DoodleTron (a L-system Iterator)
How to play
You start with a simple image surrounded by images which vary a tiny bit. Click on one of the variations, and it moves to the center, surrounded by variations on it. Repeat this 10 to 20 times, and cool things start to appear.
The series of drawings you picked is shown below the selection grid. At the bottom are buttons allowing you to save an interesting image, and a button for starting over.
Click on a starting image to play the game
Enter starting values directly
For Axiom, F, G, X, and Y the input characters are (F,+,-,_,G,X,Y,L,J,.,:).
Enter the characters upper case and leave no spaces between letters or symbols.
Starting color (blank for B&W)
Values for Axiom and either F or X must be entered along with an angle and depth.
An L-system is a iterated rewriting system. One simple example is the Koch snowflake which is generated by starting with a triangle. A simple rule is used to modify the image in sucessive rounds. For each iteration every straight line is replaced with a line that has a triangular bump in the middle.
The first four iterations of the Koch snowflake
Very simple L-systems can generate surprisingly good imitations of plants. There are many interesting mathematical properties of L-systems.
My implementation lets a person start with a simple L-system and select among randomly generated variations of the L-system. Each variant image has two changes from the center tile image.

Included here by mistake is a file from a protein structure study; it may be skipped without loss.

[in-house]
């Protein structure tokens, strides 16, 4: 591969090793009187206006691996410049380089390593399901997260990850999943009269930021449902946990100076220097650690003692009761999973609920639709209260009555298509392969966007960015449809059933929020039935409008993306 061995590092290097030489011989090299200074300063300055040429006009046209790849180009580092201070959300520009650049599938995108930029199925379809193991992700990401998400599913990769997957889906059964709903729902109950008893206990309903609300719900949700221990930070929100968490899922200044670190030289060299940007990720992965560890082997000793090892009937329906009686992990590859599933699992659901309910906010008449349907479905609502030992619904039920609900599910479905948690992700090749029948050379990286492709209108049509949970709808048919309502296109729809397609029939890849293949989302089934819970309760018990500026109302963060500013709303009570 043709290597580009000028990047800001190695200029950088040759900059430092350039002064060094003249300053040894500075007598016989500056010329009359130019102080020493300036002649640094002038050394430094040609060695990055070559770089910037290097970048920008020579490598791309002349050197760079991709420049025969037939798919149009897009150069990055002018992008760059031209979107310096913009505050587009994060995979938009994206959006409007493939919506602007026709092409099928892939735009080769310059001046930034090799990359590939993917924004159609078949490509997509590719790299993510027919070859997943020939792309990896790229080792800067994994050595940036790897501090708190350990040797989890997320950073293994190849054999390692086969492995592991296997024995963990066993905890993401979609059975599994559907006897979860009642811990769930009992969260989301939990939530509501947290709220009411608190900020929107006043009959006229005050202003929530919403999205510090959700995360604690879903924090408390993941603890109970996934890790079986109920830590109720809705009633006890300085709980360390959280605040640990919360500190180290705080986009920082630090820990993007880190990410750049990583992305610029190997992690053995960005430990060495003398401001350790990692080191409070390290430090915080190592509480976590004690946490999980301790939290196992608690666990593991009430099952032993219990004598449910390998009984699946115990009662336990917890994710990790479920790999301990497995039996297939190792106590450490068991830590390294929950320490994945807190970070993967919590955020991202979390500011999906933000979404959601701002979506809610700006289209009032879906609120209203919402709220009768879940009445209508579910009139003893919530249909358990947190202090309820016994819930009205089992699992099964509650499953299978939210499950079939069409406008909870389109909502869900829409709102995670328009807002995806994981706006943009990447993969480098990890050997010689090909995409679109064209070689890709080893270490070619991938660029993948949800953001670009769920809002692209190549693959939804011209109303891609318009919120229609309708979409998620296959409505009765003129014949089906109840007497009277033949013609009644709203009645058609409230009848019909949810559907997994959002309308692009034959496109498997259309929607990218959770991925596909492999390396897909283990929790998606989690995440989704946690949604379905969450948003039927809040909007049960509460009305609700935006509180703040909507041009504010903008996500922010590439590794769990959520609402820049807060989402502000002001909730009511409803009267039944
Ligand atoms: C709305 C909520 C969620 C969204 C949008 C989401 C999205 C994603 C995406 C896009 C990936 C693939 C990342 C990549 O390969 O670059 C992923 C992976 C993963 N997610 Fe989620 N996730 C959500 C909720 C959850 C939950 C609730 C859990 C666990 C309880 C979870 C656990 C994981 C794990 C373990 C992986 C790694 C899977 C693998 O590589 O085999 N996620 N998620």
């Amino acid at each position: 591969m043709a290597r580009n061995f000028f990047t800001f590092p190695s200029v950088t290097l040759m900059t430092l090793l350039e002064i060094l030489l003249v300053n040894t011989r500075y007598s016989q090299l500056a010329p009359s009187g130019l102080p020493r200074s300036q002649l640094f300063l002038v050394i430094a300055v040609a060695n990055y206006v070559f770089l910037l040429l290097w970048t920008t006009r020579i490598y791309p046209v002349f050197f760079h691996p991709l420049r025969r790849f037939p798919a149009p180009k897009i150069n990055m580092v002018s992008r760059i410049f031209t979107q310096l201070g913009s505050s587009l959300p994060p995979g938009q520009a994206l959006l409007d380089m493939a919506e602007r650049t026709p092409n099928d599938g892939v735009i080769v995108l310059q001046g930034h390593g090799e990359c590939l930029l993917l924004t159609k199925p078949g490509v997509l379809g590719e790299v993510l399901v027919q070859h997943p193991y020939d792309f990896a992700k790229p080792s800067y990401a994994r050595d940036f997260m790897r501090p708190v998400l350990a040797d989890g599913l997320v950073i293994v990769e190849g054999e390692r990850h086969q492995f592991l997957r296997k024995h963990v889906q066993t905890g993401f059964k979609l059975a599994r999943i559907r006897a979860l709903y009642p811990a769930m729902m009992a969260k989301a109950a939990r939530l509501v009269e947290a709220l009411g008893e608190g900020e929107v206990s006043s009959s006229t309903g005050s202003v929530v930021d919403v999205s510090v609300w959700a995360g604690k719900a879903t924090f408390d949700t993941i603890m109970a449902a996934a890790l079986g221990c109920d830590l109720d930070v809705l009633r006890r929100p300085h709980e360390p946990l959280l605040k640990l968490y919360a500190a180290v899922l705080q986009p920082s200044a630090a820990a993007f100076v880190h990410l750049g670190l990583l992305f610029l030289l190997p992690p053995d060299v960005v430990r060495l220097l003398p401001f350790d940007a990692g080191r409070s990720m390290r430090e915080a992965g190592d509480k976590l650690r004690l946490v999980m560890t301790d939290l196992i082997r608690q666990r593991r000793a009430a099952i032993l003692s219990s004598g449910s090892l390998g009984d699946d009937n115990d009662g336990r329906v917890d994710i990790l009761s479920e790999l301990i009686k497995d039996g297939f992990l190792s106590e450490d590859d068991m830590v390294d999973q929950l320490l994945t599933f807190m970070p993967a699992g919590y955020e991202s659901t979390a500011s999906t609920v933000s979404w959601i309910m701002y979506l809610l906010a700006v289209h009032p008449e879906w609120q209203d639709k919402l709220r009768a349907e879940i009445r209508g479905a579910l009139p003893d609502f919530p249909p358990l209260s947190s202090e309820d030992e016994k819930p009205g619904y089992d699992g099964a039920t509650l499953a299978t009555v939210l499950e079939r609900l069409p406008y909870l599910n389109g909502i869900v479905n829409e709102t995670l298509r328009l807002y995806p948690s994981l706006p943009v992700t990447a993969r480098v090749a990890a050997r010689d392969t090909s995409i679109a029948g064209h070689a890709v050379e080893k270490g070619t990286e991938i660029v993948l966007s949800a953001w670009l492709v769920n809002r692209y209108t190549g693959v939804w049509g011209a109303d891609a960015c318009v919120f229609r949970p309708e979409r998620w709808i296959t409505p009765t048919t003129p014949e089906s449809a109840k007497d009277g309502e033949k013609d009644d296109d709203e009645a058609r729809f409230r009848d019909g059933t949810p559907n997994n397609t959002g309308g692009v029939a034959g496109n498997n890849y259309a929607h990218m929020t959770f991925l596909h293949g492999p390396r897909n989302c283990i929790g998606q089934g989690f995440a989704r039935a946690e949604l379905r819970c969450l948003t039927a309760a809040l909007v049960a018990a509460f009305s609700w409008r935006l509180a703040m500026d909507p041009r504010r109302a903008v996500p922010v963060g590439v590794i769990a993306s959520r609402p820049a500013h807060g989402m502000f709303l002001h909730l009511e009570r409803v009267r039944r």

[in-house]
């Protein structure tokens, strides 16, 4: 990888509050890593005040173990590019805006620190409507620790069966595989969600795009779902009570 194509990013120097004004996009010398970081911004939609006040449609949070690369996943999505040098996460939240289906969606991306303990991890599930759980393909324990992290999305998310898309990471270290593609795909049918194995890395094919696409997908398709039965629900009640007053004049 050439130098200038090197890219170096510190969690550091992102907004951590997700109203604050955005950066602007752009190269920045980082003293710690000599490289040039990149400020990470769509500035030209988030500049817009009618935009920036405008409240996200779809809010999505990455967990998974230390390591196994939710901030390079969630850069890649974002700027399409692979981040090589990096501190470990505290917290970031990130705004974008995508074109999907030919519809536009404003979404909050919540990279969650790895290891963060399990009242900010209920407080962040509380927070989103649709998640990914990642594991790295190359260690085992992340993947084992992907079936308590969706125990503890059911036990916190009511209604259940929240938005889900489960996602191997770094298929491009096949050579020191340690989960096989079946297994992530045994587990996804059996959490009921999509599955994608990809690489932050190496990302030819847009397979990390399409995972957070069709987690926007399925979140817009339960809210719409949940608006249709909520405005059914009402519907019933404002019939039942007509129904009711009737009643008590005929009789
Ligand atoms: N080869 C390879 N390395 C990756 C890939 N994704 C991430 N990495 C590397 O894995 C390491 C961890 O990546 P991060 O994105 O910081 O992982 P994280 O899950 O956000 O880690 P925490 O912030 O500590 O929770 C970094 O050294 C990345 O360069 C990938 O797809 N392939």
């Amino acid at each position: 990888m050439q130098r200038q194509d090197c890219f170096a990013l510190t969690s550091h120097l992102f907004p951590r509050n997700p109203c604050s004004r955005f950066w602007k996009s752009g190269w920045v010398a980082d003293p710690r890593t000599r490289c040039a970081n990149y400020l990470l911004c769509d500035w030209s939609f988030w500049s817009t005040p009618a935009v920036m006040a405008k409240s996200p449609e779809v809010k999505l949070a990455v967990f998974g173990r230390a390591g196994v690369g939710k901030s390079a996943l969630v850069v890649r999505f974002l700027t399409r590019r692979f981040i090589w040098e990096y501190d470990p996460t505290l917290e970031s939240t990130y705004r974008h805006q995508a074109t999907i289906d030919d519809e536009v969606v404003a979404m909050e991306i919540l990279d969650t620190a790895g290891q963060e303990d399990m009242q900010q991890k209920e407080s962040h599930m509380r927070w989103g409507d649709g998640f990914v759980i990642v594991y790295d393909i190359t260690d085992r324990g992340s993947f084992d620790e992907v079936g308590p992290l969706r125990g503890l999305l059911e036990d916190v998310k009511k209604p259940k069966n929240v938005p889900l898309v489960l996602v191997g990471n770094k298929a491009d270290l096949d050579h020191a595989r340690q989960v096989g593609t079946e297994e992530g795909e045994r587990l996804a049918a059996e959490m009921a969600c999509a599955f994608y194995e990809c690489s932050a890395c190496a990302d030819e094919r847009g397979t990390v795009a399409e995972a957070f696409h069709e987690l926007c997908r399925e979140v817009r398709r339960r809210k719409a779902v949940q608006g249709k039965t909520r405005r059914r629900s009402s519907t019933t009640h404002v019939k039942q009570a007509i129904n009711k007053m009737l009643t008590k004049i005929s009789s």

Over the course of a few dozen rounds of selection, surprising images can appear. To see how surprising, look at the gallery, or better yet, try it a few times yourself.
The characters used to describe the L-system are:
+ calls for a counter-clockwise rotation.
- calls for a clockwise rotation.
_ reverses direction.
F and G draw straight line segments.
L instructs the drawing to branch off saving its current position for later movement.
J restores the drawing to position it had prior to the branch.
X and Y call other drawing characters.
. and : Move the color up or down one turn of the color wheel.
The Wikipedia L-system page provides a friendly introduction to these iterated rewriting systems.
The seed for the Postscript I wrote came from the L-systems page written by Michel Charpentier at the University of New Hampshire.
Here's the code.
You can examine the individual files, or grab the whole package in the
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Please send comments or questions regarding this web page to Jim Lund (jlund256 at gmail dot com)